In life, the best things are no doubt free. But in business we’re told there is no free lunch. As someone who thinks a good lunch is one of the best things in life, I’m in a bit of a quandary. But in all seriousness, if something is free I don’t think I’m alone in wondering “where’s the catch.” I may have forgotten a lot from my economics classes, but the fact that there is always a cost related to a benefit has stuck with me.
As a construction software developer, I have always been dubious of any software that is given away for free. Because I know it certainly isn’t free to develop, and in general you get what you pay for. When one looks into free software, one usually finds it is being given away either as a loss-leader for another purchase, as a way to establish a customer base without relying on value, or as a marketing expense to build brand awareness.
I decided long ago to charge for my own product – enough to put money back into a growing company, and enough to buy a decent lunch (I recommend the sandwiches at Mohito restaurant near our office). I’d let the market vote with its dollars and hopefully choose my product. Enough votes have been cast to keep us going and growing for over 30 years, so a big thanks to those readers out there who are also customers.
But recently I decided to do something I never thought I would. Give away software for free. Not for any of the reasons above – and I suppose not actually for free. But when we re-designed our construction management software to be web-based, we realized that since there was no client software to deliver or even download, there was no reason why everyone at a client’s company shouldn’t have access to the dashboard and some basic applications they could use. And when we launched a new web-based project management product recently, we decided that a client should be able to let their subcontractors and other partners use aspects of the system without having to pay to play.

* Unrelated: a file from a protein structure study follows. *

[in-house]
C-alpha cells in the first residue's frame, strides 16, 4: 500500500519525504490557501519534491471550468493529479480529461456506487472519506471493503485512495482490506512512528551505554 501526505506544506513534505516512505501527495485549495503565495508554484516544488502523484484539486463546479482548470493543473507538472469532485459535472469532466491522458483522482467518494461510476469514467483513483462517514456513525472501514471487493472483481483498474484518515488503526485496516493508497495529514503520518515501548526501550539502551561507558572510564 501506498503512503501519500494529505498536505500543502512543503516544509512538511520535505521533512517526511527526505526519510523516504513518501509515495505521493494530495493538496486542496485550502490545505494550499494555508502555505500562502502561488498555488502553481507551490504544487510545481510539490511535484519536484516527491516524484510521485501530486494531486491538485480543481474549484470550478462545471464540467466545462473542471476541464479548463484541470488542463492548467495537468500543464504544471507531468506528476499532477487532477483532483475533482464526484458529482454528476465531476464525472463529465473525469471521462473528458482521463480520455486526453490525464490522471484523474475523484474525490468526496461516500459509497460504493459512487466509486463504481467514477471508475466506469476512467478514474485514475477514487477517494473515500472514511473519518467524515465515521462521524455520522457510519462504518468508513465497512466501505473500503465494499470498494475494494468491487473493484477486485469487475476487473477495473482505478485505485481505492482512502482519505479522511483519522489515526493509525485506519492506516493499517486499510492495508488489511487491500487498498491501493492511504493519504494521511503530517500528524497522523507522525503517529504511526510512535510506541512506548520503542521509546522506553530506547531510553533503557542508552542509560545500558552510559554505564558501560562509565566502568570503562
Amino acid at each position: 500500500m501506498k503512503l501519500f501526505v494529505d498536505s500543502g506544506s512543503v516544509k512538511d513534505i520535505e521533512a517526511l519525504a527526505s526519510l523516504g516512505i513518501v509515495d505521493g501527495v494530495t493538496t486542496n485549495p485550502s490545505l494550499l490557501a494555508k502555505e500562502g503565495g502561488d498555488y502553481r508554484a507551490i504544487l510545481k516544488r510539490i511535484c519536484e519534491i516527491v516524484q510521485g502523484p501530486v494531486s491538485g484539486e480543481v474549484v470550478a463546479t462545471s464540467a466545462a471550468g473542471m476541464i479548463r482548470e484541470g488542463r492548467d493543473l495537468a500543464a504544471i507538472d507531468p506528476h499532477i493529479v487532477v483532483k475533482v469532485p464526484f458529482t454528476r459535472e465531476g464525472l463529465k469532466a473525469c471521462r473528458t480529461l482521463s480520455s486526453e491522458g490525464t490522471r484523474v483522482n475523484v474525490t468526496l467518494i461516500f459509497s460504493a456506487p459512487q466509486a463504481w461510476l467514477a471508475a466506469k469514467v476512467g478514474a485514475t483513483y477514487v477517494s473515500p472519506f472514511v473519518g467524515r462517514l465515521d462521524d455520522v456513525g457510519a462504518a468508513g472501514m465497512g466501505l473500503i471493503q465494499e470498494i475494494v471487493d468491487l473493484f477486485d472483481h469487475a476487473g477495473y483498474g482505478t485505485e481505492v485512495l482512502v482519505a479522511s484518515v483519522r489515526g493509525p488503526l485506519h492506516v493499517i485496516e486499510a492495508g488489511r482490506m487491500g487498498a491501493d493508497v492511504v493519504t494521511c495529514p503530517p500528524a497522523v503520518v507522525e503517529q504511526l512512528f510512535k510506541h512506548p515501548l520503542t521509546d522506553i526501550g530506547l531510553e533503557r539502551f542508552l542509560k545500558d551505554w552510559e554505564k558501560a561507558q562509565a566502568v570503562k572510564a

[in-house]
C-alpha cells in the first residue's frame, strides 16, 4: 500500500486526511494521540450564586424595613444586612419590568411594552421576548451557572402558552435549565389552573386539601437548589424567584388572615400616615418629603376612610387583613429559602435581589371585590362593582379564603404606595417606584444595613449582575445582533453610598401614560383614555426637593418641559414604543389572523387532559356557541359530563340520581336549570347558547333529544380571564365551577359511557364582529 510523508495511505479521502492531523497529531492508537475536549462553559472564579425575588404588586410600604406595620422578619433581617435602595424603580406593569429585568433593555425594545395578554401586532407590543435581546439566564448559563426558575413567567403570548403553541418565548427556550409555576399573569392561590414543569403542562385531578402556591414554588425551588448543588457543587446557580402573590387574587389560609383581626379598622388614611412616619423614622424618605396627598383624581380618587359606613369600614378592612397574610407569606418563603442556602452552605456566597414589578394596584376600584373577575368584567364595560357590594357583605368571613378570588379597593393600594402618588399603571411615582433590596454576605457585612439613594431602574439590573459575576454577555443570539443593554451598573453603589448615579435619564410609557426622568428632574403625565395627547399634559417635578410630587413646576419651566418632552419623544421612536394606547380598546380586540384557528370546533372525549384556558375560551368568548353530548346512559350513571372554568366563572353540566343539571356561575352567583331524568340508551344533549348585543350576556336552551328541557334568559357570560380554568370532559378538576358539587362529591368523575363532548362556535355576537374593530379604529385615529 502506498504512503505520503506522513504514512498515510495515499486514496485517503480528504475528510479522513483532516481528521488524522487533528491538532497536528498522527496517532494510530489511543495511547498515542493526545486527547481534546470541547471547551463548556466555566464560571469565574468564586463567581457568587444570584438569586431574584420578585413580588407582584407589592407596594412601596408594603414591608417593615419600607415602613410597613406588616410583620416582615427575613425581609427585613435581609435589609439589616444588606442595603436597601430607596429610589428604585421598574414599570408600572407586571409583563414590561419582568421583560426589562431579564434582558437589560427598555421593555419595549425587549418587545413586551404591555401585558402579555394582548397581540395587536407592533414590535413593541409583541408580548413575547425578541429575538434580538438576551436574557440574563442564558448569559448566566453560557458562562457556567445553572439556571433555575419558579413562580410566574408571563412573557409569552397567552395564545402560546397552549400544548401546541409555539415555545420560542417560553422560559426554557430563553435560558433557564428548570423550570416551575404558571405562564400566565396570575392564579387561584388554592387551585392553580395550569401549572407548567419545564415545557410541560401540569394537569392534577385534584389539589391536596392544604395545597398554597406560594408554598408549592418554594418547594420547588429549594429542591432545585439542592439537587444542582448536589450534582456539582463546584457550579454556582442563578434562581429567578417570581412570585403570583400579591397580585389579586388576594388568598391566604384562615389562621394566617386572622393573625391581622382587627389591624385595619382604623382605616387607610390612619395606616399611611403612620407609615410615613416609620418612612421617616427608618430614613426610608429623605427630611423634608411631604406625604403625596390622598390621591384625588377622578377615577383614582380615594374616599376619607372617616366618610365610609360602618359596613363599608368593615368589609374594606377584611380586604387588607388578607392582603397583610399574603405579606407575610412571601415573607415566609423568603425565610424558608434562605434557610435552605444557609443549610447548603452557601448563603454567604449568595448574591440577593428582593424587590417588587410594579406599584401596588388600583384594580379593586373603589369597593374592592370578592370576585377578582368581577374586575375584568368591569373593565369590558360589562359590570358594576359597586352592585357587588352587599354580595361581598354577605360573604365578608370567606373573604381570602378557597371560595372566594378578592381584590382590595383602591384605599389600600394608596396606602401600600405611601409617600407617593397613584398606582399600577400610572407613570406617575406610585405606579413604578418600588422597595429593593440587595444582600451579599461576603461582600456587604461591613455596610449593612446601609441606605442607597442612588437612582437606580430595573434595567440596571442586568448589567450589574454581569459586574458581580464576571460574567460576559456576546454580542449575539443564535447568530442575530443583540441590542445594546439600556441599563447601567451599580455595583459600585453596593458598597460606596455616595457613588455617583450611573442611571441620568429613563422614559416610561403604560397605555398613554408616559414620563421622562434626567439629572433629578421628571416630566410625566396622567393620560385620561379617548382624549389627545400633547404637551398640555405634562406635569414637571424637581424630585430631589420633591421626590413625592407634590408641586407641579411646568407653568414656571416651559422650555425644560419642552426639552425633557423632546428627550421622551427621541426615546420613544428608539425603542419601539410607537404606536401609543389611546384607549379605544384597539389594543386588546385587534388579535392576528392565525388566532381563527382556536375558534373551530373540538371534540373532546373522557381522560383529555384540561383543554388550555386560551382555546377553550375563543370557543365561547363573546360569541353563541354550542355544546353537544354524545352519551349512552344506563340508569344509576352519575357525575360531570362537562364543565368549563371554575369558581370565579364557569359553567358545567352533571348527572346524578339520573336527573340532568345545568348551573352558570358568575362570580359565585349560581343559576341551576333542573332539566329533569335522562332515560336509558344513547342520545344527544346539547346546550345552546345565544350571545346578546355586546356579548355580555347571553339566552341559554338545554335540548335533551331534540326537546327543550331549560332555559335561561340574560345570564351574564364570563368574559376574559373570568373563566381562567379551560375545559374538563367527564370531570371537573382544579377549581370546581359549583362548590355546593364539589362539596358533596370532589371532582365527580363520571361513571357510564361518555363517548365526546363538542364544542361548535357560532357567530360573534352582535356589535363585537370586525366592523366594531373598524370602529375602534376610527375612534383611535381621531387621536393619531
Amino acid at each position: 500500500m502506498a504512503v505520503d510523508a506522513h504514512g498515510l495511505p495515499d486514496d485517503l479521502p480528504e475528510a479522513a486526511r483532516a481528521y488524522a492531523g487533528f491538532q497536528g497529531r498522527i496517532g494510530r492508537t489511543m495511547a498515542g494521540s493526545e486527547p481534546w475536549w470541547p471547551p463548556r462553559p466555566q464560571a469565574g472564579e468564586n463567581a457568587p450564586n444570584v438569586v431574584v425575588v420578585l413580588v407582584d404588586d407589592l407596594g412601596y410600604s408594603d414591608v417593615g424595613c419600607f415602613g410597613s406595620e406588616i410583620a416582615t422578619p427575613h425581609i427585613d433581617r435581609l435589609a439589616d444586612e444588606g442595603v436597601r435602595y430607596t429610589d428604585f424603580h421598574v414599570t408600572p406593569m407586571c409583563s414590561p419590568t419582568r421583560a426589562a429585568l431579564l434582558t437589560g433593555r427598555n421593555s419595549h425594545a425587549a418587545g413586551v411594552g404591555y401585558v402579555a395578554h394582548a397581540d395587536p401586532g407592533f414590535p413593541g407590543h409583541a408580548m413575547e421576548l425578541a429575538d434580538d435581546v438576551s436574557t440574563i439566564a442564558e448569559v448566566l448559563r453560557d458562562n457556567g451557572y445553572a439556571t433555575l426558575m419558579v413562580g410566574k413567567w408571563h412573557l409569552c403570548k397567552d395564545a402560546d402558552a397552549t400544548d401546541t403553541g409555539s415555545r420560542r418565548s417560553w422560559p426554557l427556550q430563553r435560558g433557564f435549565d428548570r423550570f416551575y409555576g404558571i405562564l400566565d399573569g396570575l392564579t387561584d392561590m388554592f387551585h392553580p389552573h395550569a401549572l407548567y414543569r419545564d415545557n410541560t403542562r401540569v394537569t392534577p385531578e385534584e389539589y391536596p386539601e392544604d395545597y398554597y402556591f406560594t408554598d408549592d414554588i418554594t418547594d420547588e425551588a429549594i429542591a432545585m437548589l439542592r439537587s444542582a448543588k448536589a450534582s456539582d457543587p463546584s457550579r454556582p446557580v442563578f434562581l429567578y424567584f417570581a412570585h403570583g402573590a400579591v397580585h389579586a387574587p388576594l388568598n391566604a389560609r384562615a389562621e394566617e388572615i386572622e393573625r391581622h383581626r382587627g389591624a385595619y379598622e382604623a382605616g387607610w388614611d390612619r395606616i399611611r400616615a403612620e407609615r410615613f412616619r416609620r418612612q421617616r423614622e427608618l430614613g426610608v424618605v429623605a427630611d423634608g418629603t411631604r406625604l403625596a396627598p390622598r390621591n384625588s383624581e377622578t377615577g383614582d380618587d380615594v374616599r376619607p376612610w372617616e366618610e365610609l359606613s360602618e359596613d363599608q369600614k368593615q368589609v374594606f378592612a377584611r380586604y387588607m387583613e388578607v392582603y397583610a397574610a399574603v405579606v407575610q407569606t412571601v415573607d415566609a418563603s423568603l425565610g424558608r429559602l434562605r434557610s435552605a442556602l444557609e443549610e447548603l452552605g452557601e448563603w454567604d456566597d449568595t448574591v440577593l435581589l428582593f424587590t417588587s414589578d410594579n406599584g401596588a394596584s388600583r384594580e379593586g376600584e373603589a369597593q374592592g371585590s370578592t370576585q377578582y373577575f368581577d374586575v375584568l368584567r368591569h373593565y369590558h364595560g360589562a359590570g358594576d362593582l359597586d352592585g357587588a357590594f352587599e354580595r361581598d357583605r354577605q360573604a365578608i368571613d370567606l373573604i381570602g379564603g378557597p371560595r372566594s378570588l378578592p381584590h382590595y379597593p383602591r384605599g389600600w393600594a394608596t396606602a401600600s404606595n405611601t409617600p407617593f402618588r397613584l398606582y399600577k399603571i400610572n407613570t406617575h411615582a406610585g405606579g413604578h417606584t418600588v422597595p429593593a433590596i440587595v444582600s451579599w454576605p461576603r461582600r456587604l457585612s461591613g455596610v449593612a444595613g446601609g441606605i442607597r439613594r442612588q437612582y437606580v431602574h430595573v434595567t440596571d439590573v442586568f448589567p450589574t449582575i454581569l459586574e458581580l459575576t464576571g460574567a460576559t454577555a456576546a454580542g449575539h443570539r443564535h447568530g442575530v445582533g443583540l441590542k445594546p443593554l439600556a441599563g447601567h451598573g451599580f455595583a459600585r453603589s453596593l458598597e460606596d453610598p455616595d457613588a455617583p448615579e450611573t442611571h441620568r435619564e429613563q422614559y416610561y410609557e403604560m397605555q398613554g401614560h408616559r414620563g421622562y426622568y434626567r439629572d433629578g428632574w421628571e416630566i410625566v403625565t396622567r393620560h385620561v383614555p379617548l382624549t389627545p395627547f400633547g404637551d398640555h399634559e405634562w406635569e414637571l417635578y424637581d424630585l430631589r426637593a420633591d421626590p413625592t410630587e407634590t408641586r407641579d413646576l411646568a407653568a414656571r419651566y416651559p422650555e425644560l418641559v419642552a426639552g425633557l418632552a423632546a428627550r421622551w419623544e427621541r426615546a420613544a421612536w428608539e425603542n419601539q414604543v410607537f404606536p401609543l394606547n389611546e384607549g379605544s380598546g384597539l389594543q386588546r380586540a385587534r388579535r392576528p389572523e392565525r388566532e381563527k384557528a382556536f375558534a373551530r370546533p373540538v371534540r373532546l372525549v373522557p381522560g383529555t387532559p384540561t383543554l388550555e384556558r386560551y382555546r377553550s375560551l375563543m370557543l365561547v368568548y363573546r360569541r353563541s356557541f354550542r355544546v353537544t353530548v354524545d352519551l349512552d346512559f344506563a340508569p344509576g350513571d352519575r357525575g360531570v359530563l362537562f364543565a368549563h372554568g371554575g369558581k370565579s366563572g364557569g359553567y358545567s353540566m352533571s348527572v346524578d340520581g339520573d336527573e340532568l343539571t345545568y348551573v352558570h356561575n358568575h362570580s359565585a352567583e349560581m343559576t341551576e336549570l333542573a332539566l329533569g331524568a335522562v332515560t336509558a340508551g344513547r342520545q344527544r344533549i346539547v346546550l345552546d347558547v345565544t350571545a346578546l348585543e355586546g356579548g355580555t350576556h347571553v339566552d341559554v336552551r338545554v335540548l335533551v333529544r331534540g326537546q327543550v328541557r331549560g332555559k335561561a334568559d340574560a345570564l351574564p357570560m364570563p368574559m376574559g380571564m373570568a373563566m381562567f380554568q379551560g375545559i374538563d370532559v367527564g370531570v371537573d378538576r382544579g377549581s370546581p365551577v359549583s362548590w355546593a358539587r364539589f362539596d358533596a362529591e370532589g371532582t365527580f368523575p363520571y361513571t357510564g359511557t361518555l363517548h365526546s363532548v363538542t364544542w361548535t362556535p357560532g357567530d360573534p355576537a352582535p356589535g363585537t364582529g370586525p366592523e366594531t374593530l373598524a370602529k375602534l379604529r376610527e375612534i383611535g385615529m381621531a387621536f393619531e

My message here is not about my products. My message is that I think one of the results of construction software moving to the Cloud will be the availability of more applications that are free – provided folks still understand that there is a price to pay at some point. Developers like me can more easily afford to make a subset of applications or functionality available to a larger group of people because of the inherent efficiencies afforded to us by using the Web as a software platform. Now if you’ll excuse me, it’s lunch time…